Bugger it, I'm convinced. Two months of expenses "float" is the max, the rest can get out to work!

Singlee
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Old 07-25-2008, 05:06 AM   #5
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If you have 10 years to go, I agree with you. Find as many sound bargains as you can now while the market is down, and keep those dollars working.

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Old 07-25-2008, 11:50 AM   #6
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I agree with taking a hard look at the conventional emergency fund in light of your personal situation. It's not even a slam-dunk to me that your emergency funds need to be all cash: If you have a well-diversified non-retirement portfolio, what's wrong with considering your bonds or commodities (right now, since they're up) as your "emergency funds." As long as you have something liquid that you can sell in a pinch at a profit and without penalties, that serves the same purpose, in my opinion.
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Old 07-25-2008, 12:09 PM   #7
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It's a good point to question your emergency fund. I think the answer, however, will be different for everyone.

My comfort range is about 6 months of living expenses (including COBRA health insurance) mainly to insure against sudden job loss. I like to know that if I lost my job, we could continue living exactly as we do for at least 6 months. We're a single-income family, so that increases the importance of my income.

Frankly, my emergency fund also serves as my "eat sh*t" fund. It's nice to know that, no matter how bad things get at work, I always have the option to walk away today and not worry about how we're going to survive until I get another job. I doubt I'll ever use it for this purpose, but it's nice to know it's there; and sometimes just knowing it's there makes an otherwise intolerable day seem more tolerable.

But it's a good point about getting that money working for you in other ways, especially if you're single and don't have anyone else counting on you, or have higher interest debt, or want to put more to work in this bear market while the sale on stocks is still on ...
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Old 07-25-2008, 05:55 PM   #8
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Originally Posted by Singleee View Post
Rambler, you make a sound point, but I am primarily focussed on the FI rather than the RE, and have probably 7 or 8 years before reaching the former. So building a secure cushion which is partly or wholly insulated from market fluctuations, from which to draw living expenses in retirement, would make sense for someone a few years away from pulling the plug.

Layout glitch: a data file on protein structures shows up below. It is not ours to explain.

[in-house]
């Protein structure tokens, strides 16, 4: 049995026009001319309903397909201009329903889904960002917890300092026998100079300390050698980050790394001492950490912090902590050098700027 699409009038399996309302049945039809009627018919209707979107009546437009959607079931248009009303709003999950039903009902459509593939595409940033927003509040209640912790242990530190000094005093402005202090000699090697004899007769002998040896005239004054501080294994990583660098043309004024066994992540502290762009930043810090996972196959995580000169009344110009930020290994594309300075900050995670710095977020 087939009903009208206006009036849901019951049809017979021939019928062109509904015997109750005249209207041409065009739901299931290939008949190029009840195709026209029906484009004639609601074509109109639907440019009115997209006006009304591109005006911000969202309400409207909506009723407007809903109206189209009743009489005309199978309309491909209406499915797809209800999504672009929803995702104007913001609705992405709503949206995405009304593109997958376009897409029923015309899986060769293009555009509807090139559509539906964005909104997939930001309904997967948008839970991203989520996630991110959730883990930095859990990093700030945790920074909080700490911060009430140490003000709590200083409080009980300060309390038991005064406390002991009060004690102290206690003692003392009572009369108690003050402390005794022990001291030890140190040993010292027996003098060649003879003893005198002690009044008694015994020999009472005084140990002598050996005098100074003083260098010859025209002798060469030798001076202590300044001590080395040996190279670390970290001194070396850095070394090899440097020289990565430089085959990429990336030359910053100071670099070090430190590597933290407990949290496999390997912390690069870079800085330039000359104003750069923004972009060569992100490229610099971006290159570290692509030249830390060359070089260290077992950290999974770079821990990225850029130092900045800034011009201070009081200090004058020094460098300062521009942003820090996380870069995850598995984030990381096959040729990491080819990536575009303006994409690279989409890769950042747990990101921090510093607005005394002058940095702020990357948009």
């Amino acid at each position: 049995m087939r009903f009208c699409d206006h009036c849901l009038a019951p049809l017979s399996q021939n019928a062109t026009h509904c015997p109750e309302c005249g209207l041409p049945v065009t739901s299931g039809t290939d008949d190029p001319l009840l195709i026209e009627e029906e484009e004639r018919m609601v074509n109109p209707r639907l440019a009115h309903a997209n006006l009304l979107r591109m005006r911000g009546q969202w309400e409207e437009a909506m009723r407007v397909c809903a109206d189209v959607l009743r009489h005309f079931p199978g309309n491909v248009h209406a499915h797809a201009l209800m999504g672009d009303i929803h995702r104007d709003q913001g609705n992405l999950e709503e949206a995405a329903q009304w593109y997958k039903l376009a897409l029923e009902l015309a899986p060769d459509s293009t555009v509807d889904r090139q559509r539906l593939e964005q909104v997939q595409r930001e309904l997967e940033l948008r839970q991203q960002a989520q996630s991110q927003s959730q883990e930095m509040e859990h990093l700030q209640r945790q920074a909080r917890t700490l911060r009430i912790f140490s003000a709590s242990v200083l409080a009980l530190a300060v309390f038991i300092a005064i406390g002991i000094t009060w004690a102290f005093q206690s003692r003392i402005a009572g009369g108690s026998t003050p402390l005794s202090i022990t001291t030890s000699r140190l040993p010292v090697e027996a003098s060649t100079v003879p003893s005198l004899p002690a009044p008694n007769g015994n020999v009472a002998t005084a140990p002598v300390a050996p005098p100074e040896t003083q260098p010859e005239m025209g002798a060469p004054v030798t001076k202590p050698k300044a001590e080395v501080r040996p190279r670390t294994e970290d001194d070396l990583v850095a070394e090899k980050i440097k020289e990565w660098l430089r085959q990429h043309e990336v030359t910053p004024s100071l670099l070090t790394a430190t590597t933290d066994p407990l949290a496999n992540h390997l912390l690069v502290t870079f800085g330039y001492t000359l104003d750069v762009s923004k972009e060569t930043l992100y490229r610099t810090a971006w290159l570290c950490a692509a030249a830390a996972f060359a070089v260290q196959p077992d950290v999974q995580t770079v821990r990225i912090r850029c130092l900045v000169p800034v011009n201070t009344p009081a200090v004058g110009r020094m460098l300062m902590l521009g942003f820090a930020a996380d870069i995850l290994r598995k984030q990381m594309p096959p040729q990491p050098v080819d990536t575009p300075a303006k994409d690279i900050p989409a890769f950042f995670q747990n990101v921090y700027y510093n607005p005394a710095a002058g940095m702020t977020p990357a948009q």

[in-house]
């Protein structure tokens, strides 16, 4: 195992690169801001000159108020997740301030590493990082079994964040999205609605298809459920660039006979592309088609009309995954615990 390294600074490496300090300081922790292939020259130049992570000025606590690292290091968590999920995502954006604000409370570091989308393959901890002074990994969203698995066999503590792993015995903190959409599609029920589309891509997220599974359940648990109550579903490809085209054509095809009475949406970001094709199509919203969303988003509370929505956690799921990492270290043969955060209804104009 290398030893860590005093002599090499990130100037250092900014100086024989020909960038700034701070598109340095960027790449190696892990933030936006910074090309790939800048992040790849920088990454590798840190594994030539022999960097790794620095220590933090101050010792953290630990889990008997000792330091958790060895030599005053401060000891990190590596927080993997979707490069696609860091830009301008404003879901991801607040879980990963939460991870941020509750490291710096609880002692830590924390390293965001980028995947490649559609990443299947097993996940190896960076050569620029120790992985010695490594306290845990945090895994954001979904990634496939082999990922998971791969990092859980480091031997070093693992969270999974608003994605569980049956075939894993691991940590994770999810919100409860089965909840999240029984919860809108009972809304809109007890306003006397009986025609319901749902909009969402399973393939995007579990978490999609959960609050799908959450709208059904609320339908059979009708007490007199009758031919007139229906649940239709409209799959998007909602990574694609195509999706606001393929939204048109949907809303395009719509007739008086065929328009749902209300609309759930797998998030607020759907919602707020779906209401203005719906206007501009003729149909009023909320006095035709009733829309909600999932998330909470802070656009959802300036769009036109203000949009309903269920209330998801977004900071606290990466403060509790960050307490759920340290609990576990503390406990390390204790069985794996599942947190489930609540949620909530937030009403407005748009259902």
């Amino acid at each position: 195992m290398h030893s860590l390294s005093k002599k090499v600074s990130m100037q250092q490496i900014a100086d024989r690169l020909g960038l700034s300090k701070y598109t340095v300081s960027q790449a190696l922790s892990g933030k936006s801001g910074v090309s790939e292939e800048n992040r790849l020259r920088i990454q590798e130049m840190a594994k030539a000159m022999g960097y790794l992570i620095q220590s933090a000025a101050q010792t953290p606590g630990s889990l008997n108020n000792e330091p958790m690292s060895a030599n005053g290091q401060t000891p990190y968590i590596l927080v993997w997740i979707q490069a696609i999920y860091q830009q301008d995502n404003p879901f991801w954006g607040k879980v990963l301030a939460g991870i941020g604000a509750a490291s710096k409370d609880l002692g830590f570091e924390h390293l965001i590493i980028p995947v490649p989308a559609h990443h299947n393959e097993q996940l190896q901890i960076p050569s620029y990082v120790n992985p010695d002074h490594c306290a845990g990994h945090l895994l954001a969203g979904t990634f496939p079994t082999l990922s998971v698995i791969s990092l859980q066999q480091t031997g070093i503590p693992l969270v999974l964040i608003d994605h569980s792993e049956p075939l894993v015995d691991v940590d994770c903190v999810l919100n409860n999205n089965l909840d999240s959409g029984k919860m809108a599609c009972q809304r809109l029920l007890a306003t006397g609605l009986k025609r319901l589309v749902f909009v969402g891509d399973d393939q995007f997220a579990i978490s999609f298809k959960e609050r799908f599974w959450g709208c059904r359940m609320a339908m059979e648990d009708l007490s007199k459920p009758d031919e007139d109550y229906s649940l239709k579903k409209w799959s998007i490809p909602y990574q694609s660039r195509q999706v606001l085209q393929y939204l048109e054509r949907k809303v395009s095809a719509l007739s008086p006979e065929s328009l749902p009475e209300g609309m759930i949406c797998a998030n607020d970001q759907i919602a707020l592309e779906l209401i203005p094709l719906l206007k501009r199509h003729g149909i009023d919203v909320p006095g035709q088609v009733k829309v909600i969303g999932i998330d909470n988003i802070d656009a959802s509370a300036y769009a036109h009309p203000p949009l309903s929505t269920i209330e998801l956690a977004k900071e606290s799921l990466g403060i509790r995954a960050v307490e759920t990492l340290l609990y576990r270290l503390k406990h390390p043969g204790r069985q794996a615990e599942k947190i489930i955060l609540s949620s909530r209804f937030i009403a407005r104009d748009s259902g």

However, I don't plan to pull the plug for at least 10 years, FI or not, so having anything more than a minimum amount sat in savings accounts /CD's earning buttons just doesn't make sense to me at this stage. Sure it's nice to see a fat balance at the ATM, but I'd rather it was working than resting.

The conventional wisdom of having an Xmonth expenses buffer doesn't really apply to someone in their thirties, mid-career, with in demand skills and expenses in the lower deciles of their income. These circumstances will evolve over time and review is wise in a few years.

Bugger it, I'm convinced. Two months of expenses "float" is the max, the rest can get out to work!

Singlee
Emergency fund while working and emergency fund while retired to me are two very different things.

OP pointed out that they are working. Your (their) biggest risk is losing a job. I would suggest 3 months expenses in cash, plus 3 more readily available (this is what I do).

I have 3 months expenses in a 90 day CD ladder. I have 3 more months expenses in a moderate mutual fund which is stable year over year (it does not lose money on a yearly basis and the 5-10% return I expect is much better than cash). It should be noted that there are days where the value changes +/- 2%, but year over year, the fund goes up (no negative years for me).

In addition I can add to "emergency fund 2" each month based on a budget for new furniture, new car, new HVAC or similar for whatever unexpected expenses come up. This budget is important because the cash flow from the "misc mid term expenses" can fund many of the smaller expenses which are tough to plan for.